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J Neurosci. 2010 Aug 4;30(31):10282-93. doi: 10.1523/JNEUROSCI.2162-10.2010.

Prostatic acid phosphatase reduces thermal sensitivity and chronic pain sensitization by depleting phosphatidylinositol 4,5-bisphosphate.

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Department of Cell and Molecular Physiology, University of North Carolina Neuroscience Center, Chapel Hill, North Carolina 27599, USA.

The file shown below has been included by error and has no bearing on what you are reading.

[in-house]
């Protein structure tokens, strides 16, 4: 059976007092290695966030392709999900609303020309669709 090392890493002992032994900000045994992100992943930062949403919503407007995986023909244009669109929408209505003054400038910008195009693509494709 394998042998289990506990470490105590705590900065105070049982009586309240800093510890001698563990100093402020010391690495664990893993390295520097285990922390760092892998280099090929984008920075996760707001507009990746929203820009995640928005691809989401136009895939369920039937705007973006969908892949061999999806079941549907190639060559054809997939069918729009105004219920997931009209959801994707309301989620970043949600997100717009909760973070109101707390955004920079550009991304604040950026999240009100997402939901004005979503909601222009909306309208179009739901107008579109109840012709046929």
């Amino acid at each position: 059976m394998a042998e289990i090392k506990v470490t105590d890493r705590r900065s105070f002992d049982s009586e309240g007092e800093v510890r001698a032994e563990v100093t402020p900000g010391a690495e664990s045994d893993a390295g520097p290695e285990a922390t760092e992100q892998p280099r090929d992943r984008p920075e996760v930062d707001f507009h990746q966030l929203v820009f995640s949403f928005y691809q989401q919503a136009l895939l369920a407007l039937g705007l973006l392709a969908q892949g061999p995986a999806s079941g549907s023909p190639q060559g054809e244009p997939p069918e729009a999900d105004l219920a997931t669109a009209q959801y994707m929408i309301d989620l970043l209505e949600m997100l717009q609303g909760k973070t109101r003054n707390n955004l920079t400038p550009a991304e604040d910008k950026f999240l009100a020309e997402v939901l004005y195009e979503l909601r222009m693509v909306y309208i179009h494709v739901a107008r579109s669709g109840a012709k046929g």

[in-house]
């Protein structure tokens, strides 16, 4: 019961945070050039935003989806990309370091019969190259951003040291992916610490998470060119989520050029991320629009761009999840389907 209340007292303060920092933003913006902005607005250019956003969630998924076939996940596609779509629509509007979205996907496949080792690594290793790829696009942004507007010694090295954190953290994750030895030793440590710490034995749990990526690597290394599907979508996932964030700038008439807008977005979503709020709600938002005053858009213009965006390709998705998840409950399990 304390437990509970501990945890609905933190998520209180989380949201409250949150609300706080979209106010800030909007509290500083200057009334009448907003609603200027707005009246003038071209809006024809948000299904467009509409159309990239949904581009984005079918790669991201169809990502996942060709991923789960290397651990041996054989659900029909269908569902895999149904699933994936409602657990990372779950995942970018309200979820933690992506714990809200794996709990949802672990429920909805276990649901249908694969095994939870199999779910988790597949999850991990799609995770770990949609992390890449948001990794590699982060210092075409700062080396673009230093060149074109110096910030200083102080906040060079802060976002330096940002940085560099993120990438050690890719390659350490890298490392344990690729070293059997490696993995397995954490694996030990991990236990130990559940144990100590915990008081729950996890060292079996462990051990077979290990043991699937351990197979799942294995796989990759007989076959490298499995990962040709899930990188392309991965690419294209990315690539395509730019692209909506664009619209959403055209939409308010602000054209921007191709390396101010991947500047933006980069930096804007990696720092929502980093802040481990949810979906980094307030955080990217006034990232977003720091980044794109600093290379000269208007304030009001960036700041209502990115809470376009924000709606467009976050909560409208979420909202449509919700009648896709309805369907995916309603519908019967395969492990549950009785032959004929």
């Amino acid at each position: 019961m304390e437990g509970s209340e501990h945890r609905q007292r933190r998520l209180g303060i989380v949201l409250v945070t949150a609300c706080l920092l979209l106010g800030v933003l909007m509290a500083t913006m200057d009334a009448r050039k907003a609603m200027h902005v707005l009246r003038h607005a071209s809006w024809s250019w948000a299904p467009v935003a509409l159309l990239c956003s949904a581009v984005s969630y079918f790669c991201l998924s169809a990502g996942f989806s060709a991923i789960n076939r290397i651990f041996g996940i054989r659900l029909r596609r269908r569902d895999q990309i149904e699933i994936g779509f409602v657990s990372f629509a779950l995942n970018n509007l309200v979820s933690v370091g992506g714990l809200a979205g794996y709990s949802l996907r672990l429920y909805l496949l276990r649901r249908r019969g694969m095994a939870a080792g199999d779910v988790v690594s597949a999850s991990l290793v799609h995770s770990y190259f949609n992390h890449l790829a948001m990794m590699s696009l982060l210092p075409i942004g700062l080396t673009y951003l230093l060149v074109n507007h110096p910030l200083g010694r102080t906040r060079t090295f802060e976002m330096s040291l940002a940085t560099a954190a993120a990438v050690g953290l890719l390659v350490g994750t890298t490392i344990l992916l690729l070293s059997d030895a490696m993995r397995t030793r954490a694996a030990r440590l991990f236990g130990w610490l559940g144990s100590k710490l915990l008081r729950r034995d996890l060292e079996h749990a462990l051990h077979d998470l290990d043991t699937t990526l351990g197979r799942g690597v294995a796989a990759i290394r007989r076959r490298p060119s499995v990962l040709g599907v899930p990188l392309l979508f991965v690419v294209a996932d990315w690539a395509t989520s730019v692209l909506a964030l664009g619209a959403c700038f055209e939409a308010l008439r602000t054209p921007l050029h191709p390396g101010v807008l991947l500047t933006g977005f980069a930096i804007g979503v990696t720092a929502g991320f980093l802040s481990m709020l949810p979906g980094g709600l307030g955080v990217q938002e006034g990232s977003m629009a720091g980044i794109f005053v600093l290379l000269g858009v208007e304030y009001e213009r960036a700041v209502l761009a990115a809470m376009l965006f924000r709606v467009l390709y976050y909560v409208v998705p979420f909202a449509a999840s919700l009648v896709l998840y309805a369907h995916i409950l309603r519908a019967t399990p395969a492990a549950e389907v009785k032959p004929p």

Prostatic acid phosphatase (PAP) is expressed in nociceptive dorsal root ganglion (DRG) neurons, functions as an ectonucleotidase, and generates adenosine extracellularly. Here, we found that PAP inhibits noxious thermal sensitivity and sensitization that is associated with chronic pain through sustained activation of the adenosine A(1) receptor (A(1)R) and phospholipase C-mediated depletion of phosphatidylinositol 4,5-bisphosphate (PIP(2)). In mice, intrathecal injection of PAP reduced PIP(2) levels in DRGs, inhibited thermosensation through TRPV1, and enduringly reduced thermal hyperalgesia and mechanical allodynia caused by inflammation, nerve injury, and pronociceptive receptor activation. This included inhibitory effects on lysophosphatidic acid, purinergic (ATP), bradykinin, and protease-activated (thrombin) receptors. Conversely, PIP(2) levels were significantly elevated in DRGs from Pap(-/-) mice, and this correlated with enhanced thermal hyperalgesia and mechanical allodynia in Pap(-/-) mice. To directly test the importance of PIP(2) in nociception, we intrathecally injected PIP(2) into mice. This transiently (2 h) elevated PIP(2) levels in lumbar DRGs and transiently (2 h) enhanced thermosensation. Additionally, thermal hyperalgesia and mechanical allodynia were enduringly enhanced when PIP(2) levels were elevated coincident with injury/pronociceptive receptor stimulation. Nociceptive sensitization was not affected if PIP(2) levels were elevated in the absence of ongoing pronociceptive receptor stimulation. Together, our data suggest that PIP(2) levels in DRGs directly influence thermosensation and the magnitude of nociceptive sensitization. Moreover, our data suggest there is an underlying "phosphoinositide tone" that can be manipulated by an adenosine-generating ectonucleotidase. This tone regulates how effectively acute nociceptive insults promote the transition to chronic pain.

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